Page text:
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Title: TrueColours : real time data collection in patients with ulcerative colitis
Author: Walsh, Alissa
ISNI:       0000 0004 6501 0883
Awarding Body: University of Oxford
Current Institution: University of Oxford
Date of Award: 2017
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This thesis details the adaptation and evaluation of an e-health software platform known as TrueColours (originally developed by the Oxford Department of Psychiatry for treating bipolar disorder) for use in ulcerative colitis (UC). The resulting web-based programme, TrueColours UC, is capable of recording symptoms, quality of life (QoL), biomarkers, blood, endoscopic and histopathological results as well as internationally agreed patient-reported outcome measures (PROMs). The approach involved a pilot followed by qualitative analysis of system usability and quantative analysis of symptom patterns and decision-making to develop a predictive index. TrueColours UC was piloted for 6 months in 66 patients. Feasibility testing revealed adherence rates to daily and fortnightly questionnaires of 76% and 95% respectively. The retention rate at 6 months was 86%. Mixed methods analysis on system usability identified minor areas for improvement. Qualitative interviews revealed that by using TrueColours UC, patients felt empowered, expressed by an increased awareness, control over decision-making, reassurance and communication. Logistic regression models for predicting escalation of therapy at an outpatient appointment were developed. These models revealed that remotely collected symptom information can largely predict whether escalation of therapy will occur. External validation is necessary, but this model has the potential to improve resource utilisation. Analysis of longitudinal repeated measurements allowed novel exploration of validated indices for symptoms and QoL. A simulation model estimated the information loss that occurs when intervals between data entry are increased. A new method for phenotyping disease pattern was identified. Cut-off levels for faecal calprotectin in remission and active disease are proposed. Involving patients in collecting PROMs has the potential to change disease management pathways, identify patients for trials and provide insight into the biology of the disease.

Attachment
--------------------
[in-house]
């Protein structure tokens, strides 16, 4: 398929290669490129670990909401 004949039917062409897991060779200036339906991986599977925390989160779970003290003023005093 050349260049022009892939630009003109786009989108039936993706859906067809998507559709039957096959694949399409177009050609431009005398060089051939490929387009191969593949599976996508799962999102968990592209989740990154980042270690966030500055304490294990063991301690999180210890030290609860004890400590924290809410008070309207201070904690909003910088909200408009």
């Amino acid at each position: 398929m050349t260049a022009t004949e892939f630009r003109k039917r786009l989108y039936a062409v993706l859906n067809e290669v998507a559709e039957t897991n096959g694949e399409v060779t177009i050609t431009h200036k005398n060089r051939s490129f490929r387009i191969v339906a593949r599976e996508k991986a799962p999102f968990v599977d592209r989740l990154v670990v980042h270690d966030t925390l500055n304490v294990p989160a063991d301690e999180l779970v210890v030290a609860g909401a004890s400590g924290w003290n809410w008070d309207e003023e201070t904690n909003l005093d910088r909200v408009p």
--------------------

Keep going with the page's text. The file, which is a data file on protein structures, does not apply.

Supervisor: Collins, Gary ; Peters, Michele ; Travis, Simon Sponsor: Not available
Qualification Name: Thesis (Ph.D.) Qualification Level: Doctoral
EThOS ID:  DOI: Not available